"What happened then?"
"Old Fat Hermann grabbed it for his collection at Karenhall. There was the dickens of a fight after the war with the Reds wanting it back. However, Fraulein Sussmann or somesuch had the provenance. She got it back, has it still, to my knowledge. Hmmm. Advertised as the 'property of a lady', you say? My money's on this one."
"Any ideas how we might contact this Fraulein Sussmann?"
"Frau Meyer, she is now."
"What did you say?"
"She got married, boy. Her name is now Meyer. Mrs Helga Meyer. Rich as Croesus and a patron of the Arts. Mad as a bat, of course, but then women of that age often are. Hope that answers your questions, I've got things to do. Goodbye."
And with that, he hung up. I sat there in stunned silence for a full minute. Angela was gazing at me, her eyes brim full of concern. "What did he say?" Her voice had a nervous edge. I repeated what Allardyce had told me. It was Angela's turn to be stunned. "Frau Meyer?" She kept repeating the question softly to herself. Liam and Niall came in and we told them the full story. "It doesn't make sense," said Niall. I shook my head. Something was stirring uneasily at the back of my mind. I wasn't there yet but I had the first glimmerings.
We kicked it back and forth, worrying at it like Magic gnaws a stick. That elusive little tickle at the back of my mind came and went. After a while, Angela said, "Let us summarise." Niall pulled out a note pad and wrote as Angela spoke.
"Frau Meyer is my patron. She has bought some of my work. I think she has supported others but she doesn't speak of it. Her brother gave her the ikon before he died. The Soviet Government contested her ownership after the War but she won. We think she is now selling the ikon through Hervey's in London."
We all affirmed that this was accurate thus far.
"This is where I don't understand," she went on. "Some people, who we think are Chechens, break into my house looking for something. Then Martin has a visit from this Mr Cornell. He tells Martin lies about my father. Later, he changes his story and says they are looking for a stolen ikon. Martin says Hervey's won't sell an ikon if the seller can't prove where it came from. This, I believe. But if it is Frau Meyer's ikon, then what has my father got to do with any of this? He doesn't know Frau Meyer. She became my patron after I left Estonia. It makes no sense at all."
From the glum looks all around, I could tell we were all equally flummoxed. Niall threw his notepad onto the low table between us. "These are the notes I made," he said. He had drawn a diagram with the word 'ikon' in the centre. A line ran to Frau Meyer and, through her, to Angela. Another line ran from the ikon to the name 'Cornell' then onwards to 'British Government' and then, in dotted form, to 'Russian Government.' Another dotted line linked the legend 'Chechens?' with both 'Cornell' and 'Russian Government'.
We studied Niall's chart like soothsayers reading the entrails of a sheep. "The truth is, me darlin'," said Liam, "your father doesn't fit into the pattern at all. Either the ikon is the bloody red herring or your father is. I just don't get it." Again, I felt that faint nudge from my subconscious. We talked on in circles for a while. Angela was becoming heated. She marched to the sideboard and pulled a batch of letters out of the drawer. She shuffled through them, extracting one. She pulled the phone towards her and dialled a long number. A conversation in German ensued. The only words I understood were 'Frau Meyer' and 'ikon'. After a while she hung up and turned towards us, a gleam of triumph in her eyes.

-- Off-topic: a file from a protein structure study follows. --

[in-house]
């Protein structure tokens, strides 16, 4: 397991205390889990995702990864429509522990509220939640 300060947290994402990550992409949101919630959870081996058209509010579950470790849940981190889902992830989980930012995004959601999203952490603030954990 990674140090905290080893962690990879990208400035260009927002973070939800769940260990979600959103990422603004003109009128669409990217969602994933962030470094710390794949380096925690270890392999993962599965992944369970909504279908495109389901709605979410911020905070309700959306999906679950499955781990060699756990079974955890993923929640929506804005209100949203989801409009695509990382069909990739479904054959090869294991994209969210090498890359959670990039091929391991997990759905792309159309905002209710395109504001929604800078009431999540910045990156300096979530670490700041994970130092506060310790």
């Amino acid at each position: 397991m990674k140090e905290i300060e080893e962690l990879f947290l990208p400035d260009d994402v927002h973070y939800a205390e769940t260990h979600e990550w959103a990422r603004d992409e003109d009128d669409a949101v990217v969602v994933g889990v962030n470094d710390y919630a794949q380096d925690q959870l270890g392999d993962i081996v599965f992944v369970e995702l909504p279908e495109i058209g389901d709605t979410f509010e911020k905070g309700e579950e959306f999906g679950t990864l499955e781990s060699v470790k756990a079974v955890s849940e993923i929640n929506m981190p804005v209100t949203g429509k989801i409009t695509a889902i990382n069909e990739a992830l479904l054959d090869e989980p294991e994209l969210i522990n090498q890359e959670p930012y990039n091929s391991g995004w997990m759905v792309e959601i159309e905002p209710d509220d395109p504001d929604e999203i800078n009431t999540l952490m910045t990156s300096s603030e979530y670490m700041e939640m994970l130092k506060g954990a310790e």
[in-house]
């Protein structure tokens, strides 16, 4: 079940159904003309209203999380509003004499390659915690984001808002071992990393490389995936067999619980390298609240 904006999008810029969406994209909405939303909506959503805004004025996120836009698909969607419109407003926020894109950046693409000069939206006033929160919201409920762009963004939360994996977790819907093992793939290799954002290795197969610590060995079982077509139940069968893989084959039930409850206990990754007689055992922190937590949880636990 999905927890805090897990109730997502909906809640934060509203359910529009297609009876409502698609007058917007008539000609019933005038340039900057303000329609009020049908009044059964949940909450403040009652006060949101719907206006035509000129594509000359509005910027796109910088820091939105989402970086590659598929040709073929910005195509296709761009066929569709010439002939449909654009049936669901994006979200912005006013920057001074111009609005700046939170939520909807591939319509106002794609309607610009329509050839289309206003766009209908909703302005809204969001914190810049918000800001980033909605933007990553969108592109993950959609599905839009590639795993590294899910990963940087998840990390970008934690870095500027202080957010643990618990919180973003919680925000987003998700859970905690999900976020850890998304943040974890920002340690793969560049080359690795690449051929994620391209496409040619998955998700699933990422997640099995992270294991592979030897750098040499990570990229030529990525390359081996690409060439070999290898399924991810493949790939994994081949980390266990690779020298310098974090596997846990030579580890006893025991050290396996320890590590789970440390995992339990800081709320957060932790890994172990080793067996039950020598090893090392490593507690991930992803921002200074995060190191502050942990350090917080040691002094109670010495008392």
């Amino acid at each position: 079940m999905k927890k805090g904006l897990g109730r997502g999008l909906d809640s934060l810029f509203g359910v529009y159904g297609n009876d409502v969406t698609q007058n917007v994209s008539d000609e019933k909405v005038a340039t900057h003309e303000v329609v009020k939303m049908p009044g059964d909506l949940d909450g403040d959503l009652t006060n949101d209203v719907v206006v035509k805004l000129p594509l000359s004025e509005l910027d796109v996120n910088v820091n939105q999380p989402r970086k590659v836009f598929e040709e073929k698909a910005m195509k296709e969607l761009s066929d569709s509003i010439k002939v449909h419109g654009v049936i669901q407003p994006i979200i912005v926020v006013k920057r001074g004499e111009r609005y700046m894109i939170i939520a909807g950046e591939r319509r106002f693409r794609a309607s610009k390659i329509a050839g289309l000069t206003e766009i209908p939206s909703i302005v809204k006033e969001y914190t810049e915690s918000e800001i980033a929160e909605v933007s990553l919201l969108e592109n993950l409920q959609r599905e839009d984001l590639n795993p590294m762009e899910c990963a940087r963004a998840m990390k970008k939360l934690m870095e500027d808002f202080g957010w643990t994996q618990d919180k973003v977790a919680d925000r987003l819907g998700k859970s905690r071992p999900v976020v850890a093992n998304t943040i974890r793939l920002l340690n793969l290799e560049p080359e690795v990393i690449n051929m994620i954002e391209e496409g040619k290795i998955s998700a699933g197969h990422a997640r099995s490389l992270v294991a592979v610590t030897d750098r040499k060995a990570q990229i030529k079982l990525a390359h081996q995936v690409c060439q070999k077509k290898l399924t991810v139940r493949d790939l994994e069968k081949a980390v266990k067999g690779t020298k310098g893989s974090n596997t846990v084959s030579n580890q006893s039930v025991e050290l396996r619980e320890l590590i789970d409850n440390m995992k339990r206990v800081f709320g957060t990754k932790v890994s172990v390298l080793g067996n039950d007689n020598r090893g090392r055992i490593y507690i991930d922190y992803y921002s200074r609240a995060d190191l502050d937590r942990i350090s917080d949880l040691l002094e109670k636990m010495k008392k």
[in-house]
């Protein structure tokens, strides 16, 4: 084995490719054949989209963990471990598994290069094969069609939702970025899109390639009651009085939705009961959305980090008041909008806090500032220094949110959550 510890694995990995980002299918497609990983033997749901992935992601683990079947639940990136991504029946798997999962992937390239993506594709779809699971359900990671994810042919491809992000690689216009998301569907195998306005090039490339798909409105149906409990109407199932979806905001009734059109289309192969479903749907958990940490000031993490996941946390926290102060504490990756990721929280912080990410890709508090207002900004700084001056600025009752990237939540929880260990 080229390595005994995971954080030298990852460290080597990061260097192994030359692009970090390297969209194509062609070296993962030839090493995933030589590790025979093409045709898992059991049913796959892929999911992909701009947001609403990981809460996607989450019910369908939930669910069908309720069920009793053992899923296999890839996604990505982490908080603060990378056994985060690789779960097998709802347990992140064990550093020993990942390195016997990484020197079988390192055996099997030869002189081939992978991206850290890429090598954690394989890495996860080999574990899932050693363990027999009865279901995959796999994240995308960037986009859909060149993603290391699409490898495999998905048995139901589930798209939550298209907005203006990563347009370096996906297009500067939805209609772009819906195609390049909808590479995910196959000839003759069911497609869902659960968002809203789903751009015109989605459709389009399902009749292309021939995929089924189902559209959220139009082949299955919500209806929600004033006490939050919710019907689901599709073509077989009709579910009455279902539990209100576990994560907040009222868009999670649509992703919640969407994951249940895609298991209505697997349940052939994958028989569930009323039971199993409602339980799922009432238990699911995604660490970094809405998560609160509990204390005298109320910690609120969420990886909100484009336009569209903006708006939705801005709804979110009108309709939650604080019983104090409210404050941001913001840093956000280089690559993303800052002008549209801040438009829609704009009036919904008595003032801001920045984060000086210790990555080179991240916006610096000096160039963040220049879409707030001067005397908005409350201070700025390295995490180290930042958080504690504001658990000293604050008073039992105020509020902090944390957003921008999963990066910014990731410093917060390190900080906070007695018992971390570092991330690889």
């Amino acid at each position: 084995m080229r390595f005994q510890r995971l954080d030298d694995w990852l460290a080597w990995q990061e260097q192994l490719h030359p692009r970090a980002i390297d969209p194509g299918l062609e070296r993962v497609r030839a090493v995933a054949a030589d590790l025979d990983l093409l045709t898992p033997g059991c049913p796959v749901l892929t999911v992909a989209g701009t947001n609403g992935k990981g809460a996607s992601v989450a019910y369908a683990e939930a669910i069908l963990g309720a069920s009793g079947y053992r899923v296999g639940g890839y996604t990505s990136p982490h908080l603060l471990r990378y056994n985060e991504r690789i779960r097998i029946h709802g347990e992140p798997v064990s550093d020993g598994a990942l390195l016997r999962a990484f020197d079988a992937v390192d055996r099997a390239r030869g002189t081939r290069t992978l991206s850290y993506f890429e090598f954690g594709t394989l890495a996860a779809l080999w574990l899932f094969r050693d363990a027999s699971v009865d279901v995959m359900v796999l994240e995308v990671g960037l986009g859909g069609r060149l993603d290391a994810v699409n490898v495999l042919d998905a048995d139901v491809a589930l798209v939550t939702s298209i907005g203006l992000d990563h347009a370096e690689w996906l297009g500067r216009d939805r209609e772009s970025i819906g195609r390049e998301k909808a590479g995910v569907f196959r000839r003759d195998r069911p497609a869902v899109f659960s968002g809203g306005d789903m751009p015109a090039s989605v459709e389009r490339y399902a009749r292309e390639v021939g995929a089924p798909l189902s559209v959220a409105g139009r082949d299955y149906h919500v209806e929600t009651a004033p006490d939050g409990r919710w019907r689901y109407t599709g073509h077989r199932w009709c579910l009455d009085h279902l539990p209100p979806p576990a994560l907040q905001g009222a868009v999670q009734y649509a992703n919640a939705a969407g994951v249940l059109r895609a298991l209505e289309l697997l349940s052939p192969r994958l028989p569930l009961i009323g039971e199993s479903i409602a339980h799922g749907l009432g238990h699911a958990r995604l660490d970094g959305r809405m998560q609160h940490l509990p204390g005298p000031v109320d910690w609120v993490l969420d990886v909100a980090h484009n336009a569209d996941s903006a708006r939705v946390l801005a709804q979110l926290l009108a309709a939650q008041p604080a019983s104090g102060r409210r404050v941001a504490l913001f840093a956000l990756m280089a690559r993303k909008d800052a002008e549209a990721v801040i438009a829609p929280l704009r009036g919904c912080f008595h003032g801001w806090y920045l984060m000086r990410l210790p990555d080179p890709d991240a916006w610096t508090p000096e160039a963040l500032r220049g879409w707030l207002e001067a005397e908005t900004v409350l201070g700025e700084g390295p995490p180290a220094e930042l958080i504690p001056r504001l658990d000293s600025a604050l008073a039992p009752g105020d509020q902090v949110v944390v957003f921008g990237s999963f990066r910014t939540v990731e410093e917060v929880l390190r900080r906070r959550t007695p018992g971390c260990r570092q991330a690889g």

"It is Frau Meyer's ikon," she said. "It seems she has recently decided to get rid of all her religious pieces. She has a quarrel with God, it seems." A smile played briefly around her face. "She has found me a quantity of bronze and she is shipping it over. It should have been here last month but there was a problem with the shipping firm. Finally, she wishes to commission three new pieces from me; they are to be of my own choosing." We all congratulated Angela on her new commission. I knew, even if the twins didn't, how hugely important such things were to relatively unknown artists.
"Well," I said, "we now know the ikon is for real. I don't see how that helps us, though. One thing we can do, however, is tell Cornell. It might get them off our backs once and for all." The others agreed and I rose and crossed to the phone to call Cornell. My call was answered on the second ring. "Chief Inspector Howard," a disembodied voice announced, "Who's speaking?" "My name is Martin Booth," I replied, "I'd like to speak to Mr Michael Cornell." There was a snort from the other end of the line. "Then you're going to need a bloody ouija board, Mr Booth. I hope he wasn't a close friend of yours because Mr Michael Cornell is dead."
I was shocked to silence. The policeman carried on speaking as if he'd said 'it's raining in London today.' I stammered through an explanation, winging it but basing it loosely on the truth. Cornell had come to see me asking about ikons. I'd promised to enquire among my contacts. I assumed it was a Government matter. He sounded narrowly suspicious as he questioned me further. I didn't mention Angela, Chechens or anything else. He thawed a little when I said I'd been in Norfolk with friends since the previous evening. I agreed to call him when I returned to London. He barked his number at me and rang off. The others sat in silence as I relayed the conversation. I reckon we were all thinking furiously but no one had a single thing to say.
At length we drifted away from the parlour. Angela gave me a tight squeeze but shook her head when I started to say something. She gazed into my eyes with a look that was almost fierce with the love that was in her. "Not now, my Martin," was all she said. I knew she was right. We needed time to think. We both noticed the grim look that passed between the twins. Something unspoken was agreed upon and I thought I knew what it was.
We spent the afternoon separately. I returned to the beach with Magic and Trotsky, to walk and think and try to clear my head. Angela went to her studio and, assisted by Niall, began to repair the damage in preparation for the new commission. Liam patrolled the dunes, keeping an eye on me and the approaches to the cottage. I noticed, with a sinking feeling in the pit of my stomach, that his jacket bulged beneath his shoulder once again. I had been right with my interpretation of that grim look.
Continued in Chapter 9